[About this blog] Inspired by local soccer player Mike Lim during my rookie reporter days at Singapore Polytechnic, I set up this blog in August 2002. I feel that blogging is a novel platform to document interesting facets of my life and my thoughts on certain issues. [Email blogger] ephraim@singnet.com.sg

Saturday, April 18, 2009

[Post exam chill out]
The girls Ramona and Eunice had earlier asked me to join them for steak at Aston's at The Cathay. I had to give it a miss as my jog at Hougang Stadium was delayed as a certain school was having their sports day.

I had planned to join them for tea in the afternoon and they suggested watching Taken instead. I'm not going to give a full review of Taken here but will aim to summarise my thoughts on the movie.

Apart from the stellar cast, I immediately recalled the name at the start of the film credits - Luc Besson. He wrote and produced the movie. I met Luc Besson in Singapore in 2005 during the 117th IOC Session in Singapore. He was in town to as part of the team for the 2012 Olympic Games. It was a close encounter and the IOC Session was a memorable experience for me.

Essentially, the movie has two overlying struggles - familial relationships and money over life. I loved Liam Neeson's action sequences and his desire to save his daughter who had been kidnapped and engulfed in the activities of an overseas triad. Passionate but not as touching as other love stories I have watched.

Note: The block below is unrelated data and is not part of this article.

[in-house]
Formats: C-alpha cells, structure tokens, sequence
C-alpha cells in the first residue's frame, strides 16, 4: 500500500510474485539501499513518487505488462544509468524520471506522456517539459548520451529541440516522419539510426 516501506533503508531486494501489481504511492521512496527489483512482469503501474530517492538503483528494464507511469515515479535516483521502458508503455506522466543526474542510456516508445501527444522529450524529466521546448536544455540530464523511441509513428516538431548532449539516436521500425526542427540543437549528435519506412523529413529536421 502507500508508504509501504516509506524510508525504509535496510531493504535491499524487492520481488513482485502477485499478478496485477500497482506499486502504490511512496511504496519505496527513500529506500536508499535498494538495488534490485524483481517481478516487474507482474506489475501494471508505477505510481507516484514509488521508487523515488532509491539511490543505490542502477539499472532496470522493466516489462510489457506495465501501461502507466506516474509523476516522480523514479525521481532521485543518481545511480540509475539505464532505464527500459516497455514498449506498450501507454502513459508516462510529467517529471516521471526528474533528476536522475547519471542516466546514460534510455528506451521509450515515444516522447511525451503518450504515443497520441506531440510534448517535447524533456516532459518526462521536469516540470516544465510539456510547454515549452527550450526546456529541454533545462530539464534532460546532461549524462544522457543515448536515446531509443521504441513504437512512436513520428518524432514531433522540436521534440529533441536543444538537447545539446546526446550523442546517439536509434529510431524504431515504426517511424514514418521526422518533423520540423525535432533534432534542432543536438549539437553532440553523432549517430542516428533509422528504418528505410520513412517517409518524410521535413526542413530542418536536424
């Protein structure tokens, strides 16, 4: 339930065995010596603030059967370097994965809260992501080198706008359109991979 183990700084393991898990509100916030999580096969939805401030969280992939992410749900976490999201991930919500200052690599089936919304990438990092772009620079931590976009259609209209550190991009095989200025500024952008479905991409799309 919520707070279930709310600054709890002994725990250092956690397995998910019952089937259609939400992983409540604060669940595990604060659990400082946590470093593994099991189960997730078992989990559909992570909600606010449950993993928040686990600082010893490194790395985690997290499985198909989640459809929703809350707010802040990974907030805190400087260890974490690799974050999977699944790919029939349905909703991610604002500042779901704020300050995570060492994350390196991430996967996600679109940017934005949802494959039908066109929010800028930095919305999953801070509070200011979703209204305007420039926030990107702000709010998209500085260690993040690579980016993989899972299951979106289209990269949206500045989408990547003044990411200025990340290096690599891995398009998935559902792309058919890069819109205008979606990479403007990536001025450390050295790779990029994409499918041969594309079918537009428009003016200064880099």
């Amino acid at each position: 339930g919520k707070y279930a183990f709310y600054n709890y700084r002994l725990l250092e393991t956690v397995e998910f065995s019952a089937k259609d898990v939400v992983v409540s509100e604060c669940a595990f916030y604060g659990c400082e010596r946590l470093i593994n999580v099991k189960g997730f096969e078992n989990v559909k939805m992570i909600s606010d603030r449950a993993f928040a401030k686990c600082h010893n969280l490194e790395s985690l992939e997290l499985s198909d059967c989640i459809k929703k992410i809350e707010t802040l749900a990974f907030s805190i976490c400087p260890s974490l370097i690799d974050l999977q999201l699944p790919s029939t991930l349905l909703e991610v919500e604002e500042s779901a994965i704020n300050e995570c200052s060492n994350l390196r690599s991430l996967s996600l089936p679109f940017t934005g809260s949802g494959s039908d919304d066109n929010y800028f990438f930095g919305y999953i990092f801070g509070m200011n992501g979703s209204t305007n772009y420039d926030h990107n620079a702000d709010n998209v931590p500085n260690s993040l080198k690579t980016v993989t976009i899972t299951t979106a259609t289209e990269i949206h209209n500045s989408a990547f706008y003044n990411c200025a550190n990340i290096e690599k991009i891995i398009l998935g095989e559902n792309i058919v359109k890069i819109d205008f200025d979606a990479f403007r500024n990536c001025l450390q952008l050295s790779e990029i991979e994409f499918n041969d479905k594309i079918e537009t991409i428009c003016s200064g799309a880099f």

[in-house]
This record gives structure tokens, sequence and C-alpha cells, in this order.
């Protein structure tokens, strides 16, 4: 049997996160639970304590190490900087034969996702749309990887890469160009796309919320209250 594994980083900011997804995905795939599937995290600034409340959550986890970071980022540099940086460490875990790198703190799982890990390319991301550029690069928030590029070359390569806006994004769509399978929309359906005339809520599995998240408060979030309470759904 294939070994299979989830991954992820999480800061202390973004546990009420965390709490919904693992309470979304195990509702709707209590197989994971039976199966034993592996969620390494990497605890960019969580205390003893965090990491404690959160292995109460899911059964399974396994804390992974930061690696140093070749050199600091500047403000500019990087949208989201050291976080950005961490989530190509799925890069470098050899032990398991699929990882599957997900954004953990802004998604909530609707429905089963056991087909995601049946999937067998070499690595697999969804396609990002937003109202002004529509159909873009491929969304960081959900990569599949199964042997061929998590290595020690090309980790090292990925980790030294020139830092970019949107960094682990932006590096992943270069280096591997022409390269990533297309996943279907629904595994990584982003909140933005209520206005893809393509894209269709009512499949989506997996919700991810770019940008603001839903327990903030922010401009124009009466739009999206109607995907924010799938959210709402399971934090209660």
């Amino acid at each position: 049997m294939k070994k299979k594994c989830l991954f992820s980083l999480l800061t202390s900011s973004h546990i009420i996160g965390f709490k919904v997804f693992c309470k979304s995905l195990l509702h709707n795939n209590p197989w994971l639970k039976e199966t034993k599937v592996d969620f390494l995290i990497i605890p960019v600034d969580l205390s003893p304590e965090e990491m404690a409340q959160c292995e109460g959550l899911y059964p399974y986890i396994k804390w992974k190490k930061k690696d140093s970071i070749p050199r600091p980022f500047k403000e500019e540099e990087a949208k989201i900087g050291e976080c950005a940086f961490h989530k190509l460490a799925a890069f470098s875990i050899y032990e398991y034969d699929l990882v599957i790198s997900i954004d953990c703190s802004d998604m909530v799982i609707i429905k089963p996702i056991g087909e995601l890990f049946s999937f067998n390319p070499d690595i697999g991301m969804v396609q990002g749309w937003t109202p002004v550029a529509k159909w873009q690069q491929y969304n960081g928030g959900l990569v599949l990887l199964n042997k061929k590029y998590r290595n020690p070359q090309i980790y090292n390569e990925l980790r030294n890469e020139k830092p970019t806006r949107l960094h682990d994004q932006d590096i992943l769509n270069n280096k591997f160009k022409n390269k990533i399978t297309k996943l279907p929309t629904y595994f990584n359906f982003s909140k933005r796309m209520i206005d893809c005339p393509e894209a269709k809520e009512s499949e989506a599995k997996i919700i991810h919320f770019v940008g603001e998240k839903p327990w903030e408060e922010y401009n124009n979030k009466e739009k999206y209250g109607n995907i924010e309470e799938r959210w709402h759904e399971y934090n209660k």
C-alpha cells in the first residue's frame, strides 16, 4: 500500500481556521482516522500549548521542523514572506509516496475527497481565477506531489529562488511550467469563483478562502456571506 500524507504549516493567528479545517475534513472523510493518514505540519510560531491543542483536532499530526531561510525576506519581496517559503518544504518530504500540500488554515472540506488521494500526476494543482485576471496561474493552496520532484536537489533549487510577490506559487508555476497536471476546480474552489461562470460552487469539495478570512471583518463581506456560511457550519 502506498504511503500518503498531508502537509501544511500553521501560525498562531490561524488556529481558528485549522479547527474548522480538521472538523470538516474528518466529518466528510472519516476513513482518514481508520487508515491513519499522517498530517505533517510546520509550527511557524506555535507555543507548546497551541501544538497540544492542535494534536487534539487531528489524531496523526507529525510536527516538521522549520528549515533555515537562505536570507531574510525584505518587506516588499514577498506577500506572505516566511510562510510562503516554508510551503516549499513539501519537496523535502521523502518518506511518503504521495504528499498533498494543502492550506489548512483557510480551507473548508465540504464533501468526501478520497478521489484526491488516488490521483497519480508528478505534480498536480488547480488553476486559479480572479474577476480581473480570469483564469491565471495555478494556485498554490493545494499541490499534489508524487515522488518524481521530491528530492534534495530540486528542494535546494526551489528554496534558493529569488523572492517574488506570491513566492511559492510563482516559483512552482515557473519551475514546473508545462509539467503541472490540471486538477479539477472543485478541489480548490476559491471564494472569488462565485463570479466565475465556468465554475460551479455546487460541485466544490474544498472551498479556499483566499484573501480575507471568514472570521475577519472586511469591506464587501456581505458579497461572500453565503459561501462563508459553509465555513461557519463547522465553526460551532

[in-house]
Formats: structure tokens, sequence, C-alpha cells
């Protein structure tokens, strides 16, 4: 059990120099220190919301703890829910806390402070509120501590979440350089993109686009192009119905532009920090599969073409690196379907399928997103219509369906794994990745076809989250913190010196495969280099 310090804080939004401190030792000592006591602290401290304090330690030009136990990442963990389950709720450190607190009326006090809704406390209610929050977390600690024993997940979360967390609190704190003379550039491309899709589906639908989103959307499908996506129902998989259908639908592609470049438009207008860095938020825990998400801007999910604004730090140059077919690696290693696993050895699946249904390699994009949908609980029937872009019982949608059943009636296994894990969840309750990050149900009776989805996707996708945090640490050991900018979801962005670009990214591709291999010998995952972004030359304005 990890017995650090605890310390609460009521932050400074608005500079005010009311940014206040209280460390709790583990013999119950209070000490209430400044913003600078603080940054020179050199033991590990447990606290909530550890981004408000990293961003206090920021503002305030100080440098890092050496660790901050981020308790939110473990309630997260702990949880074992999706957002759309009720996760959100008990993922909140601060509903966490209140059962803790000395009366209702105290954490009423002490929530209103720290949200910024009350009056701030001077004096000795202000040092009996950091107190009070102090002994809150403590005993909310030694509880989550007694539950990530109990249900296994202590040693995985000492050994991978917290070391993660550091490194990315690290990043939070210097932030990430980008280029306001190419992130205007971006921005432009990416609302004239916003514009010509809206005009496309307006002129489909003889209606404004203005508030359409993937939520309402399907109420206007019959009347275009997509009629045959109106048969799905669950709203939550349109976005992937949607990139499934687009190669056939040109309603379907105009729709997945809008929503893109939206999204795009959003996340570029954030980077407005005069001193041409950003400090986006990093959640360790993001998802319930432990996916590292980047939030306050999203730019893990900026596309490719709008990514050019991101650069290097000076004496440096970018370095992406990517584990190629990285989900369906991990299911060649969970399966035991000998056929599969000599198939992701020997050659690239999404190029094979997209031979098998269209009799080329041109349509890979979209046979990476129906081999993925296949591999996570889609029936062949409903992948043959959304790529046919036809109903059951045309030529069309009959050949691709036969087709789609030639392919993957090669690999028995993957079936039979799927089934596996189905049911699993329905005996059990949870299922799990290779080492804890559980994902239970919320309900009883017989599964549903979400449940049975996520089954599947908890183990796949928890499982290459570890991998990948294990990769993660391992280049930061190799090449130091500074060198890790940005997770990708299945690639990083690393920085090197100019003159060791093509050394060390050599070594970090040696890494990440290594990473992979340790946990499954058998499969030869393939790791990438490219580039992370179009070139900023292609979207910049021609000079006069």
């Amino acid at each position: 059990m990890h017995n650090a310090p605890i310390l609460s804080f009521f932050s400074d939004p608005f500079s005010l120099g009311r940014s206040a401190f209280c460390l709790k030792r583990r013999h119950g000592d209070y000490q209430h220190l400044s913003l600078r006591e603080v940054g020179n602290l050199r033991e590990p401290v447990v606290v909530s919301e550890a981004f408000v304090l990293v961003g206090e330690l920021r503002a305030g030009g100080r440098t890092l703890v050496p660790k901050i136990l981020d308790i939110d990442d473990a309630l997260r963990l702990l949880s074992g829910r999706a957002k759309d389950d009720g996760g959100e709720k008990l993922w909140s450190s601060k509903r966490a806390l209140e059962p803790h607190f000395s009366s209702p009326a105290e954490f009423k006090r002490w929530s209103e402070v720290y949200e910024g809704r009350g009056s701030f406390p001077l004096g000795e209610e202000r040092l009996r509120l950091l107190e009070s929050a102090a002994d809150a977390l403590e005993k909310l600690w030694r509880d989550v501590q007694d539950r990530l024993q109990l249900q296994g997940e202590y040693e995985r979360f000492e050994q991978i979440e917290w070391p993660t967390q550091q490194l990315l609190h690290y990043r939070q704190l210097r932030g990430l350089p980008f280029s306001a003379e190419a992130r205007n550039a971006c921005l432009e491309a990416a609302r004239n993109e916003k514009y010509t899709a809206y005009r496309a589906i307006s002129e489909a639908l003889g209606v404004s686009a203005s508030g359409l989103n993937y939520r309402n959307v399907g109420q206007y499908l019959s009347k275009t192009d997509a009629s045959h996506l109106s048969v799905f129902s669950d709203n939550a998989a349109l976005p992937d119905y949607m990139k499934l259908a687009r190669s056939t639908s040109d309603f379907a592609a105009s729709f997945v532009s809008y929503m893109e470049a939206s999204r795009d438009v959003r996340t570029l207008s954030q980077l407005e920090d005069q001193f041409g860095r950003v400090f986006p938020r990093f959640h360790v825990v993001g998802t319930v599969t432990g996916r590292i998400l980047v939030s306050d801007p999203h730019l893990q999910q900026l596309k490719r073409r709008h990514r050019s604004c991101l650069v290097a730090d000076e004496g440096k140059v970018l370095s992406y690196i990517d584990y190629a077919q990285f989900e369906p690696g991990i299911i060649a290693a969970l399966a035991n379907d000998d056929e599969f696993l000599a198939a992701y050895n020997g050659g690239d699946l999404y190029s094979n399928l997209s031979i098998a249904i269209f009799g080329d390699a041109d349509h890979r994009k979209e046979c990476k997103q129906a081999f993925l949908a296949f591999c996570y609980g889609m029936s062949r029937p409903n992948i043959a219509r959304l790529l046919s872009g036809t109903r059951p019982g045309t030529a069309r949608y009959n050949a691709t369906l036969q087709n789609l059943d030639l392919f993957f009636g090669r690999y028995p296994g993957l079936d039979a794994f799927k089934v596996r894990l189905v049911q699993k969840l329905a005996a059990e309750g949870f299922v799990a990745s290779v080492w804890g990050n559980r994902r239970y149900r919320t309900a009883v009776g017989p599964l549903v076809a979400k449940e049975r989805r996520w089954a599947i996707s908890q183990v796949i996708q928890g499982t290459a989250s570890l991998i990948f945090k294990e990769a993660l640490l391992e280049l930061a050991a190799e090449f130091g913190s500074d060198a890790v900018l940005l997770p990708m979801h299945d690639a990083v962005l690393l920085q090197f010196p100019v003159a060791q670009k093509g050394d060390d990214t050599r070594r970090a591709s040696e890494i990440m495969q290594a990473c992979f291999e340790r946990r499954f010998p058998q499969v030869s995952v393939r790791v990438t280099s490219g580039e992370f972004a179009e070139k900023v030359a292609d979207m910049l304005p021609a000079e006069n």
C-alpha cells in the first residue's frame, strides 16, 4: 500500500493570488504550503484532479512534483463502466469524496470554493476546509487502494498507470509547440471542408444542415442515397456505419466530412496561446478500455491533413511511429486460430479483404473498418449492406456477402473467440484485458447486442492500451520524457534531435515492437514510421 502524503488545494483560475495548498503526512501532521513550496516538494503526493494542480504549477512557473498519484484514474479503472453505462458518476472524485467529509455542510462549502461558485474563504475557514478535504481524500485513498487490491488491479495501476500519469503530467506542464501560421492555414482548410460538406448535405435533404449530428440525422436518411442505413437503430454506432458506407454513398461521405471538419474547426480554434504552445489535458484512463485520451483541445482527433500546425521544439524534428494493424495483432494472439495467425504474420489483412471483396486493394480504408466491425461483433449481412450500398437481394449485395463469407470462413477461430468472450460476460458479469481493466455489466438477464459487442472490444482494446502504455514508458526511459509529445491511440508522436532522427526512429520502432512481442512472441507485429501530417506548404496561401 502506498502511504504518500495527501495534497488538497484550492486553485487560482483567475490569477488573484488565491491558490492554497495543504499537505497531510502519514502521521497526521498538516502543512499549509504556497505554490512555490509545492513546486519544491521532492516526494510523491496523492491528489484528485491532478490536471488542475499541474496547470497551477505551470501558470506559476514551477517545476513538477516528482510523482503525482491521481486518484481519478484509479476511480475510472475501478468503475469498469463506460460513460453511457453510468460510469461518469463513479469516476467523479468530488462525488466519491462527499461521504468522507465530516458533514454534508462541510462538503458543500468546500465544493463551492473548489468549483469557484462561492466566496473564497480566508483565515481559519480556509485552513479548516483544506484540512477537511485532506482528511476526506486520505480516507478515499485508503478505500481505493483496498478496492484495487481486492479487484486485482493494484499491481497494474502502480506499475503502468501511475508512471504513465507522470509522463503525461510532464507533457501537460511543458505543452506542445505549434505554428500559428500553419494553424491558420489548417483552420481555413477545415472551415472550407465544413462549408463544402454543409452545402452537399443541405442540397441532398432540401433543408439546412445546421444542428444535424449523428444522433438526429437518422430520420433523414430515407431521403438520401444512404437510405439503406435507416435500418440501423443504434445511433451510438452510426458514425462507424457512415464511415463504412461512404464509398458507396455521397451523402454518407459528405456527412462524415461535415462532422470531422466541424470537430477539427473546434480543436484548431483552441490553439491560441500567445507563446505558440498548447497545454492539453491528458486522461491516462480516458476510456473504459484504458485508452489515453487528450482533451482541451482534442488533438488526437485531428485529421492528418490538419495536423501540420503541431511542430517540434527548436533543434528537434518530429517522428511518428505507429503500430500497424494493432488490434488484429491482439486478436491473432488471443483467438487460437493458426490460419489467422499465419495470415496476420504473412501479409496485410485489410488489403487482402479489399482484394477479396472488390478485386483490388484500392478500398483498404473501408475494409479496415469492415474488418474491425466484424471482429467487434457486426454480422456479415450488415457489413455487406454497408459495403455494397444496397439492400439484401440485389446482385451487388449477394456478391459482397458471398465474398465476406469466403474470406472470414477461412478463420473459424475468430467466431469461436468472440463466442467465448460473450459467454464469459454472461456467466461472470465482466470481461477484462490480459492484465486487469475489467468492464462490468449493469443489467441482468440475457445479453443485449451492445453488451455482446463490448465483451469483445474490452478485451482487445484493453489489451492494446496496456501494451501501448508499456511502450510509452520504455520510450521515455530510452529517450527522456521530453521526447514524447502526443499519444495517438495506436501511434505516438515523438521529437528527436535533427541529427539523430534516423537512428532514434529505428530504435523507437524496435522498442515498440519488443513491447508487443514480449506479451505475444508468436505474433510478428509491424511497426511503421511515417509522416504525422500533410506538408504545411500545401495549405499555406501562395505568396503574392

Dinner was at a friend's place and before that, Eunice and I went over the the Singapore Art Museum to catch the exhibition on Wu Guanzhong, This is Not a Print! and At Home Abroad. The latter is an exhibition by five Singapore artists, one of which is Ming Wong who is presenting works at this year's Venice Biennale.

Indeed it is Ming's work on social prejudice that triggered several thoughts. Angst Essen/Eat Fear is a story of a German cleaning woman and a Moroccan car mechanic who is a migrant of Moroccan origin. The artist plays every single role in the film and speaks in German as well. I think it is through "fitting into" the role that allows him to bring out the different social prejudice emotions in the film. His version is created based on the original 1974 film titled Angst Essen Seele auf (Fear Eats The Soul) by German director Rainer Fassbinder. Interestingly, this fear also ties in with the time period that Ming produced the film - during times of heightened xenophobia in Germany.

I felt that Zulkifle Mahmod's soundscape, False Securities, has parallels to Boo Junfeng's Bedok Jetty which was shown as part of the National Museum's Digital Homelands project.

The other works did not strike much thoughts.


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